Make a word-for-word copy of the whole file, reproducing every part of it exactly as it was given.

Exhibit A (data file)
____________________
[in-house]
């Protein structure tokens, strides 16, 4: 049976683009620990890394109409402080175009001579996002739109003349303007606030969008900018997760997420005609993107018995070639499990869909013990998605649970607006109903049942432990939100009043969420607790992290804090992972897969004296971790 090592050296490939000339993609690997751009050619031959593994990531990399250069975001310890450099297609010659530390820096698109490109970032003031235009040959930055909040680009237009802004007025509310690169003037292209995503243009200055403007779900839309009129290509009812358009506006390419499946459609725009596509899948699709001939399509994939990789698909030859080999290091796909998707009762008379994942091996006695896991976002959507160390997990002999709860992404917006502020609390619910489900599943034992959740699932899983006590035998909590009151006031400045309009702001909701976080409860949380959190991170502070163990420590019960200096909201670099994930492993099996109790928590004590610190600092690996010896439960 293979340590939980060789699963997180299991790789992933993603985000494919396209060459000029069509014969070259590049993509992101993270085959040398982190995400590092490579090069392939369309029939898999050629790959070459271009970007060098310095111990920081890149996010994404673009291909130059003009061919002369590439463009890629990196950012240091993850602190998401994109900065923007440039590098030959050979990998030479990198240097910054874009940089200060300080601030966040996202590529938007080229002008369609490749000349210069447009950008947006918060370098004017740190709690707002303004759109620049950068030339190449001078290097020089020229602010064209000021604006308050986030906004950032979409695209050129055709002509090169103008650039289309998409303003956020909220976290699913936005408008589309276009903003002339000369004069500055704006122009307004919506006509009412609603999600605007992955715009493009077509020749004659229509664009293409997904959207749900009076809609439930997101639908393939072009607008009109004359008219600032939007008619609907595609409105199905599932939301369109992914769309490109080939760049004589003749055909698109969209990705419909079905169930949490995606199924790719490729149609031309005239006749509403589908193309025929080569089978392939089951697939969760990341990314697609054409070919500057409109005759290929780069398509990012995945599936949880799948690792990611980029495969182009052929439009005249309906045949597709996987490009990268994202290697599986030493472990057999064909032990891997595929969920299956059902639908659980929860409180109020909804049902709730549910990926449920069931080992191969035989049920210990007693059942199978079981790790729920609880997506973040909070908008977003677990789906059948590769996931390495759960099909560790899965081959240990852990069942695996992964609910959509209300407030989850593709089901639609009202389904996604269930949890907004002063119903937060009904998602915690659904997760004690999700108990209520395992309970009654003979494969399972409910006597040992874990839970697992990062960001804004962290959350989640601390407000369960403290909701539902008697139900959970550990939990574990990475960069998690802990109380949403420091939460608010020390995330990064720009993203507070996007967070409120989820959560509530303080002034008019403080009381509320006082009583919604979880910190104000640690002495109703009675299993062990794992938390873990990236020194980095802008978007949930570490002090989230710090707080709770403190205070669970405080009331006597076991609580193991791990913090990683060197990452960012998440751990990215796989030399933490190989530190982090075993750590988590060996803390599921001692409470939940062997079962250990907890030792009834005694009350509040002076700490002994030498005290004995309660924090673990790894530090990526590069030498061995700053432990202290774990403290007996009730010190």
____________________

[in-house]
């Protein structure tokens, strides 16, 4: 049976683009620990890394109409402080175009001579996002739109003349303007606030969008900018997760997420005609993107018995070639499990869909013990998605649970607006109903049942432990939100009043969420607790992290804090992972897969004296971790 090592050296490939000339993609690997751009050619031959593994990531990399250069975001310890450099297609010659530390820096698109490109970032003031235009040959930055909040680009237009802004007025509310690169003037292209995503243009200055403007779900839309009129290509009812358009506006390419499946459609725009596509899948699709001939399509994939990789698909030859080999290091796909998707009762008379994942091996006695896991976002959507160390997990002999709860992404917006502020609390619910489900599943034992959740699932899983006590035998909590009151006031400045309009702001909701976080409860949380959190991170502070163990420590019960200096909201670099994930492993099996109790928590004590610190600092690996010896439960 293979340590939980060789699963997180299991790789992933993603985000494919396209060459000029069509014969070259590049993509992101993270085959040398982190995400590092490579090069392939369309029939898999050629790959070459271009970007060098310095111990920081890149996010994404673009291909130059003009061919002369590439463009890629990196950012240091993850602190998401994109900065923007440039590098030959050979990998030479990198240097910054874009940089200060300080601030966040996202590529938007080229002008369609490749000349210069447009950008947006918060370098004017740190709690707002303004759109620049950068030339190449001078290097020089020229602010064209000021604006308050986030906004950032979409695209050129055709002509090169103008650039289309998409303003956020909220976290699913936005408008589309276009903003002339000369004069500055704006122009307004919506006509009412609603999600605007992955715009493009077509020749004659229509664009293409997904959207749900009076809609439930997101639908393939072009607008009109004359008219600032939007008619609907595609409105199905599932939301369109992914769309490109080939760049004589003749055909698109969209990705419909079905169930949490995606199924790719490729149609031309005239006749509403589908193309025929080569089978392939089951697939969760990341990314697609054409070919500057409109005759290929780069398509990012995945599936949880799948690792990611980029495969182009052929439009005249309906045949597709996987490009990268994202290697599986030493472990057999064909032990891997595929969920299956059902639908659980929860409180109020909804049902709730549910990926449920069931080992191969035989049920210990007693059942199978079981790790729920609880997506973040909070908008977003677990789906059948590769996931390495759960099909560790899965081959240990852990069942695996992964609910959509209300407030989850593709089901639609009202389904996604269930949890907004002063119903937060009904998602915690659904997760004690999700108990209520395992309970009654003979494969399972409910006597040992874990839970697992990062960001804004962290959350989640601390407000369960403290909701539902008697139900959970550990939990574990990475960069998690802990109380949403420091939460608010020390995330990064720009993203507070996007967070409120989820959560509530303080002034008019403080009381509320006082009583919604979880910190104000640690002495109703009675299993062990794992938390873990990236020194980095802008978007949930570490002090989230710090707080709770403190205070669970405080009331006597076991609580193991791990913090990683060197990452960012998440751990990215796989030399933490190989530190982090075993750590988590060996803390599921001692409470939940062997079962250990907890030792009834005694009350509040002076700490002994030498005290004995309660924090673990790894530090990526590069030498061995700053432990202290774990403290007996009730010190």